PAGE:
In our hyper-politically correct landscape — where offended folks post about cultural infractions and misdeeds on social media faster than you can utter "carbon footprint" — we've witnessed more than our fair share of people perceiving transgressions where there were none.
Take what Rebecca Morris — a New York Times best-selling author of true-crime novels — wrote as a news tip to the Seattle Times a few days ago:
Hi. Suddenly there is a Confederate flag flying in front of a house in my Greenwood neighborhood. It is at the north-east corner of 92nd and Palatine, just a block west of 92nd and Greenwood Ave N. I would love to know what this "means" … but of course don’t want to knock on their door. Maybe others in the area are flying the flag? Maybe it’s a story? Thank you.
The paper said it drove to that corner in Seattle and found a flagpole with an American flag at the top and another flag below it — a red flag with blue stripes.
The Times said there was no wind, so the flag in question was hanging down and not spread out and "you could make some assumptions that it was the star-filled 'Southern cross' of the Confederacy."
What was the final verdict?
Then Darold Norman Stangeland, who lives at the corner house, solved the burgeoning controversy, the paper said.
“That’s a Norwegian flag,” he told the Times. “It’s been up there since the start of the Olympics.”
A Norwegian flag, with its blue-and-white cross, was mistaken for a Confederate flag. Questions ensued in the Green… https://t.co/cIDBwAV1u0— The Seattle Times (@The Seattle Times)1519309742.0
Here's an image of a Confederate flag, a symbol that's come under intense criticism far and wide in recent years for its connection to Civil War-era slavery and the Jim Crow south:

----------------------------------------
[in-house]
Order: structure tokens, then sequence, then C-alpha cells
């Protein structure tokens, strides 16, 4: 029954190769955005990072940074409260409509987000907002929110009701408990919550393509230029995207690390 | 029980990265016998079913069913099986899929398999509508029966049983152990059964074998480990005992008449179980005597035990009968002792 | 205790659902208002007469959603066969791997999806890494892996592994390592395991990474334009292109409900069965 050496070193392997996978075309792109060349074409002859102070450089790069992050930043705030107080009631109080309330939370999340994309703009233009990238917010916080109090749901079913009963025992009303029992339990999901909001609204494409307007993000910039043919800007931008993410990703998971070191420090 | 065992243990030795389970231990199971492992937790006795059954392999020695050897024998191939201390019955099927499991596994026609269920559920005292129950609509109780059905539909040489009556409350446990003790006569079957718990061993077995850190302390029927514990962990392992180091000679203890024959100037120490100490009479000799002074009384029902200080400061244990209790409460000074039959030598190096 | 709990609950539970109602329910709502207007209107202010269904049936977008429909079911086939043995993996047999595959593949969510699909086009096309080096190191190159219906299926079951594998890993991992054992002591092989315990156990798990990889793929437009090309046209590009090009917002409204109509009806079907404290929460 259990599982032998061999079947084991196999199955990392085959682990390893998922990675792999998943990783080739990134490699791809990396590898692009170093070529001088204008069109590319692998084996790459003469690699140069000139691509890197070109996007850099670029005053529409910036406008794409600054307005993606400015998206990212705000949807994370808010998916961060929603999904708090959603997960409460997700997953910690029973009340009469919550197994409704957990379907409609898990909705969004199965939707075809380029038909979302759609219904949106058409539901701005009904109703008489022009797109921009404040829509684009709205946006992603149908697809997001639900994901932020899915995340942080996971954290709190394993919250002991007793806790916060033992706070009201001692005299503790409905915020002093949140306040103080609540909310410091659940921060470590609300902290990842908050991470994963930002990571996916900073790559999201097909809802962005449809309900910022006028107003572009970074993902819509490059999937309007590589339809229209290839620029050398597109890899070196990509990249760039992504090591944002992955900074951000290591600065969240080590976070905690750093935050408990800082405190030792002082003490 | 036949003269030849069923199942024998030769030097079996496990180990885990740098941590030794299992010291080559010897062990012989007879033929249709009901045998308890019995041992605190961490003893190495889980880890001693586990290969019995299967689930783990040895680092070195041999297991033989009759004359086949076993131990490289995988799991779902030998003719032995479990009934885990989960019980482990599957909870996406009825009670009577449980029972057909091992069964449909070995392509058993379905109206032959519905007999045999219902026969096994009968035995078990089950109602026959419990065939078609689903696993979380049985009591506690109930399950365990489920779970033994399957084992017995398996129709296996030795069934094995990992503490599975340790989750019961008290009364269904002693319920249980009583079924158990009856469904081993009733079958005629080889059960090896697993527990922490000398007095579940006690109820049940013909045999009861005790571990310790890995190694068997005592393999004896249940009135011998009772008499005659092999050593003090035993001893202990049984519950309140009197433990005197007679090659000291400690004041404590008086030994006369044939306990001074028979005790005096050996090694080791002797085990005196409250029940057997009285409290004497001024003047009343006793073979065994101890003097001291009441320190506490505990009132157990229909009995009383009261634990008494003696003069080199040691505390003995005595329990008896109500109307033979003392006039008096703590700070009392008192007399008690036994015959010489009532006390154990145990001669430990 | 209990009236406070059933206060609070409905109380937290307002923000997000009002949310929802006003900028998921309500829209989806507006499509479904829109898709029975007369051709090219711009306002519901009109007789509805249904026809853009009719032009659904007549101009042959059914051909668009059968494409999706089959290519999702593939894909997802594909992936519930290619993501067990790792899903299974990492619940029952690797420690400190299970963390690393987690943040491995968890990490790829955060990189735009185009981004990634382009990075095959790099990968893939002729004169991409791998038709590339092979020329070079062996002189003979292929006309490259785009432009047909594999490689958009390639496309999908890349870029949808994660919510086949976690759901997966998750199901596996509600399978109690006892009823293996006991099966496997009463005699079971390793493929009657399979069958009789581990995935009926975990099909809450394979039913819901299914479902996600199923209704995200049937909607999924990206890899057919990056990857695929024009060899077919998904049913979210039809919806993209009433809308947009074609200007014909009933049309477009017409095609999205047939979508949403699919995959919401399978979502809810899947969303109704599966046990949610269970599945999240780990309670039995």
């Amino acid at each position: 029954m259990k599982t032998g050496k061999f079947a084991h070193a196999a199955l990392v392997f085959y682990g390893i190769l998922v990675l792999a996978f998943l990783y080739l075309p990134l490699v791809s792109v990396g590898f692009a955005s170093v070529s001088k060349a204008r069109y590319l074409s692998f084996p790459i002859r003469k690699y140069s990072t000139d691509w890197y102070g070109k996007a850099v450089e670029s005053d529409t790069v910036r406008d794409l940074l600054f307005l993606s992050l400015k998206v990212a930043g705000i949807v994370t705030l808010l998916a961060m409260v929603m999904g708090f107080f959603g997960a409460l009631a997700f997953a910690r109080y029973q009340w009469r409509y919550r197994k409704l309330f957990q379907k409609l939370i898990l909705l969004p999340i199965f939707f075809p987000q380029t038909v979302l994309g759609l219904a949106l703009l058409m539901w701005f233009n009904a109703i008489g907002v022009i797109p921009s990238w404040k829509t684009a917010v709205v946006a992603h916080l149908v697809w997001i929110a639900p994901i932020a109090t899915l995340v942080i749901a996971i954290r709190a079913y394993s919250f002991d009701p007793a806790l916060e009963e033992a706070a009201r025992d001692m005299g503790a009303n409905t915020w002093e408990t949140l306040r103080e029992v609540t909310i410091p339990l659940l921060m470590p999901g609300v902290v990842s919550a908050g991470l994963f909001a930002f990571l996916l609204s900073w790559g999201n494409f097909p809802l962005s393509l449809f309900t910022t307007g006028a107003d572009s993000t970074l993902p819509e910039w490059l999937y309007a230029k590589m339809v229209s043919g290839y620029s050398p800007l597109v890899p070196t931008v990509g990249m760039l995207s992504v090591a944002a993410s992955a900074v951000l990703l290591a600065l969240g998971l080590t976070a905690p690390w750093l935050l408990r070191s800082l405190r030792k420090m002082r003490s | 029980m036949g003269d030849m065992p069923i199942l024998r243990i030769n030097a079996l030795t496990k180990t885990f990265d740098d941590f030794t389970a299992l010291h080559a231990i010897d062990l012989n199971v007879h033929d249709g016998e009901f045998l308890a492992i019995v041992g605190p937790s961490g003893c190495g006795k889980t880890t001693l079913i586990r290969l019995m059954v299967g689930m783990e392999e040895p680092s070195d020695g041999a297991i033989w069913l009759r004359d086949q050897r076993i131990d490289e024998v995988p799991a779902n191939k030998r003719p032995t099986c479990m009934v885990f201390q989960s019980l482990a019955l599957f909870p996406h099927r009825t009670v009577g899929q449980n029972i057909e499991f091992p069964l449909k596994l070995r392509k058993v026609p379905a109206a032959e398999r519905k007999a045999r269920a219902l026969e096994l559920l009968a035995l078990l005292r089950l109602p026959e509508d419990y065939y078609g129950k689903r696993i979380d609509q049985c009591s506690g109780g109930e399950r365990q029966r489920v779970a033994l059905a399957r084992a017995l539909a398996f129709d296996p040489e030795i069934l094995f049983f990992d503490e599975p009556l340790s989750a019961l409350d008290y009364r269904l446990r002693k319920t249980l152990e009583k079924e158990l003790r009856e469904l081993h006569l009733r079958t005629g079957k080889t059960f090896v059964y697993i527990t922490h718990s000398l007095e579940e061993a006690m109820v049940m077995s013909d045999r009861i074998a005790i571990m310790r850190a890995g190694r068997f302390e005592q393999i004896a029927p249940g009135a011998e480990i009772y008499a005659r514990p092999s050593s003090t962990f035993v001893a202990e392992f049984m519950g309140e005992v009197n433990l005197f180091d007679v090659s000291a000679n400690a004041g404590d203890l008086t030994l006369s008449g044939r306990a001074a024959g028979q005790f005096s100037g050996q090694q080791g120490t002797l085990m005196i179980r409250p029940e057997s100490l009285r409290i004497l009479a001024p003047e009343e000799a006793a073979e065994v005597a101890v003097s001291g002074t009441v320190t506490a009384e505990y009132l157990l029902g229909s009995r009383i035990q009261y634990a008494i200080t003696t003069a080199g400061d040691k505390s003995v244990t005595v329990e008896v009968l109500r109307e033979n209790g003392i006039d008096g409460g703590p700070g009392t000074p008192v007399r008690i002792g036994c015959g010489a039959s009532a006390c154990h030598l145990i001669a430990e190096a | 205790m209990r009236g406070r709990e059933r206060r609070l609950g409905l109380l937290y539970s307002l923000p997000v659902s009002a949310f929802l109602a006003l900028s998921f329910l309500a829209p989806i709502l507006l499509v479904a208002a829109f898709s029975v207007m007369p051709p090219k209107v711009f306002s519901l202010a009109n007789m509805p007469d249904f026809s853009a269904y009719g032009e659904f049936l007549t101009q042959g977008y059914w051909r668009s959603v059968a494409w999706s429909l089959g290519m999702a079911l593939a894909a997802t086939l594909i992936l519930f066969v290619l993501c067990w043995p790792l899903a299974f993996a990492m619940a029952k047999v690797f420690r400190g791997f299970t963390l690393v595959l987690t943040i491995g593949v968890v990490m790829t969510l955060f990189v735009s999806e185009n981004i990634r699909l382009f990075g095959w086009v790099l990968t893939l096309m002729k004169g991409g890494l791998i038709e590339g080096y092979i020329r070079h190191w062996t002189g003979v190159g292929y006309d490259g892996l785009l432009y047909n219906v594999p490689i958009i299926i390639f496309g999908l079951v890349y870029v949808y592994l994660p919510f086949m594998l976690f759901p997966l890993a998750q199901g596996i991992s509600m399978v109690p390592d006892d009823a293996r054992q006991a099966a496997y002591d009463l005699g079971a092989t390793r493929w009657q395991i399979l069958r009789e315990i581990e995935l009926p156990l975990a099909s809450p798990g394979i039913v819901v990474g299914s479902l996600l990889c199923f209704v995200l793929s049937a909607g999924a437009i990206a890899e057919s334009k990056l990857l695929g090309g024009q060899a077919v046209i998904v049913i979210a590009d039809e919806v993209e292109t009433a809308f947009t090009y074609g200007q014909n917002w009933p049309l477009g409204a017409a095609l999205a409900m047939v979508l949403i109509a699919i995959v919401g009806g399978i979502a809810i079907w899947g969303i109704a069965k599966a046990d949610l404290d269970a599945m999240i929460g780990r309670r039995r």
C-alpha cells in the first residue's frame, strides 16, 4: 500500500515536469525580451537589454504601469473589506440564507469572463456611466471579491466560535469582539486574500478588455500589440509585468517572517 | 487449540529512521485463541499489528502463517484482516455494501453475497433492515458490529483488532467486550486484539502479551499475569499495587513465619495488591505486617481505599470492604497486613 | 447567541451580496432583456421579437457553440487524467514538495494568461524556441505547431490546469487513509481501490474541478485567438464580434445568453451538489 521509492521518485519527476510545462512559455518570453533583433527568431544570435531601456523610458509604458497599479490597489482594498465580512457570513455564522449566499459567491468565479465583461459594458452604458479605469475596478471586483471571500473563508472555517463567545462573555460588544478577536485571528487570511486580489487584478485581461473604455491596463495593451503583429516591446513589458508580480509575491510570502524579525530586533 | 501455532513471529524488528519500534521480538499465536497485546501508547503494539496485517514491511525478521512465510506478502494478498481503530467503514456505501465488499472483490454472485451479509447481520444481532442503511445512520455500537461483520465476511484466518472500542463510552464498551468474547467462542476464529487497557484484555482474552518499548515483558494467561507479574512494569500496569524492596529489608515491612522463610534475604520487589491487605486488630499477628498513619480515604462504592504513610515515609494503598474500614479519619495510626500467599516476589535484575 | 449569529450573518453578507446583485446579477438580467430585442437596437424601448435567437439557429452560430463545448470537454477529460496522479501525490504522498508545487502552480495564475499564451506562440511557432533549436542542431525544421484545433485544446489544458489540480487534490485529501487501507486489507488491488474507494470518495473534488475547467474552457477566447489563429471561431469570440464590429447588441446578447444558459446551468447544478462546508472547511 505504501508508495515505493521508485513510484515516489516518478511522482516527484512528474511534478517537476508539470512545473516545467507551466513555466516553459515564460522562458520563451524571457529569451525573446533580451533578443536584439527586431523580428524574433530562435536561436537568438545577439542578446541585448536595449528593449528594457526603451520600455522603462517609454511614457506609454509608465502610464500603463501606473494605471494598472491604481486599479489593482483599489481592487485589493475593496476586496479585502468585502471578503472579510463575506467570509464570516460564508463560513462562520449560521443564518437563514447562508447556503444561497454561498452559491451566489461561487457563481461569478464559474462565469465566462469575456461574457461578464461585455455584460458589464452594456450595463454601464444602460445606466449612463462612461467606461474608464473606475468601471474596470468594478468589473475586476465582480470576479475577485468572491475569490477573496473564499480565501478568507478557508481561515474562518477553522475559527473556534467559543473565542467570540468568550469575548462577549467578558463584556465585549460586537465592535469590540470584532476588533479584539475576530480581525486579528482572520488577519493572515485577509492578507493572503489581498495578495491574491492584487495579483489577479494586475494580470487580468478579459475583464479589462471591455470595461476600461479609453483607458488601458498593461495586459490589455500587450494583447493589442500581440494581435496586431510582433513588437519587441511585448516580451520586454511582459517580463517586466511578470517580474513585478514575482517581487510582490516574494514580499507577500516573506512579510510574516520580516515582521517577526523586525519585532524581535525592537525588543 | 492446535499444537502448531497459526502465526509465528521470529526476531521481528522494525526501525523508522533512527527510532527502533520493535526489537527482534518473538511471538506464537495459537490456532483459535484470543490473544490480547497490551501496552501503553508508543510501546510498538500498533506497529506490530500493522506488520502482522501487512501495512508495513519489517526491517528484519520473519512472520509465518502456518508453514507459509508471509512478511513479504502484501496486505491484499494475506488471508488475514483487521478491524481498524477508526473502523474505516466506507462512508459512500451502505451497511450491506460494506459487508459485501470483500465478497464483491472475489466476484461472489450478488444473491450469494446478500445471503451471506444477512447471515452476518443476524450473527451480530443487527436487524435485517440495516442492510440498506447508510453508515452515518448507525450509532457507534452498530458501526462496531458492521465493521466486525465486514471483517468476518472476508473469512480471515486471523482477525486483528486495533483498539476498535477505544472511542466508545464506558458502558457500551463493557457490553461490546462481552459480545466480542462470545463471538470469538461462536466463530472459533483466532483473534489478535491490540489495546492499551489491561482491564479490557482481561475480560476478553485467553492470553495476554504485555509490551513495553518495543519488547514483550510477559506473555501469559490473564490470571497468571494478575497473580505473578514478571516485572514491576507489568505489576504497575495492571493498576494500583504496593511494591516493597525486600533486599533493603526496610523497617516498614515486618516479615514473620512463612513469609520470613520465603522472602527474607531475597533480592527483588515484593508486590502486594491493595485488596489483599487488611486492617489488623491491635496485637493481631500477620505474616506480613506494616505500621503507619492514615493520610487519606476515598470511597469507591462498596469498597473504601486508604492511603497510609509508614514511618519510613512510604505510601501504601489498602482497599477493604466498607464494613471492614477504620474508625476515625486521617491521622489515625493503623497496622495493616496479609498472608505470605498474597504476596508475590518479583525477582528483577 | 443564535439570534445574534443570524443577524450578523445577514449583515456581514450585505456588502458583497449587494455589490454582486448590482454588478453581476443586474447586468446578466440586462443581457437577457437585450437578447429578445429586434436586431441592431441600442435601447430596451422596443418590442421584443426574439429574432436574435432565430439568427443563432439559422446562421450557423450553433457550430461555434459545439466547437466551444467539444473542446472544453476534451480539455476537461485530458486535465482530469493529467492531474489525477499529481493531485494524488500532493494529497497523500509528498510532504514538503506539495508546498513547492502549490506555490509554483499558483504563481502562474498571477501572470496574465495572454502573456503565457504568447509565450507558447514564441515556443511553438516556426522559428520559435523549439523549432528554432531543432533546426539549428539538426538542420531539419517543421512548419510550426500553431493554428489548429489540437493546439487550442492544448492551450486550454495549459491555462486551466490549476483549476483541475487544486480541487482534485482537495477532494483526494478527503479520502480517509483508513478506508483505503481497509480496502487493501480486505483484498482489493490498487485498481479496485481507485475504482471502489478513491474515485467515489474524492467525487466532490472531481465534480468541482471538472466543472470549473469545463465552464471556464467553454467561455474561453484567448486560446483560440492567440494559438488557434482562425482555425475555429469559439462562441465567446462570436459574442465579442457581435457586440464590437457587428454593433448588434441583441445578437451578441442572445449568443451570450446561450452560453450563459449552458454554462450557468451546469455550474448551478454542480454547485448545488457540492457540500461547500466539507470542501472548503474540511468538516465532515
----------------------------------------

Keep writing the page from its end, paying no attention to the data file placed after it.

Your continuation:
Image source: YouTube screenshot
But Stangeland — who told the Times he's "a proud Norwegian-American" and that his parents came to the United States in the 1950s — was just celebrating his heritage (and no doubt is pleased that Norway has been dominating the Winter Games in South Korea).
Has this mistake been made before?
Indeed, it has. A woman from the Ward Pound Ridge Reservation in New York got a complaint in 2012 about a miniature Confederate flag that someone had stuck in a wall on her property — and it turned out to be the flag of Norway.
“It was embarrassing," Jennifer Tkacz told the Lewisboro Ledger. "Everyone in the county was asking me if I’m flying a rebel flag."
Not that the problem ended there. Later, someone came to her property and snapped in half the wooden stick the Norwegian flag was on and left it to be found that way, the paper said.
“This is why this country is cooked,” Tkacz told the Ledger. “We are so hyper-sensitive in this country to being offended by other people. If someone wants to fly the Norwegian flag or a Confederate flag, let them; it means different things to different people, not just slavery.”
She added: “The more we dummy down this society, the more we are losing.We have gotten away from everything we have been built on. Freedom of speech is something we are losing because of the way we behave as a society.”
Tkacz also isn't a fan of jumping to conclusions, noting that assuming "does make an ass out of you and me. Know what you’re talking about before you complain to someone like the county executive.”
How did readers respond to the Seattle Times story?
Well, as for how far we've come on the civil discourse front, an editor’s note at the bottom of the piece said that "due to the number of comments on this story that violated our Terms of Service, the comment thread has been removed."
This writer's perspective
Isn't it time to finally tone things down a tad?
We learned about this stuff in grade school, remember? "Stop, look and listen." What part of that opens the door for "Assume, accuse and spout off"?
A lot more of us would make life less chaotic if we took a few extra minutes to examine the sources of our outrage before opening our mouths about them — or worse, posting about our offended psyches on social media, which will never forget it.
And is it possible there's even some room for a little bit of "let it go"? Must everything that's apparently so offensive frequently burst from inside us for the rest of the world to see?
Maybe try counting to 10? A certain best-selling author probably wishes she had right about now.
(H/T: The Daily Wire)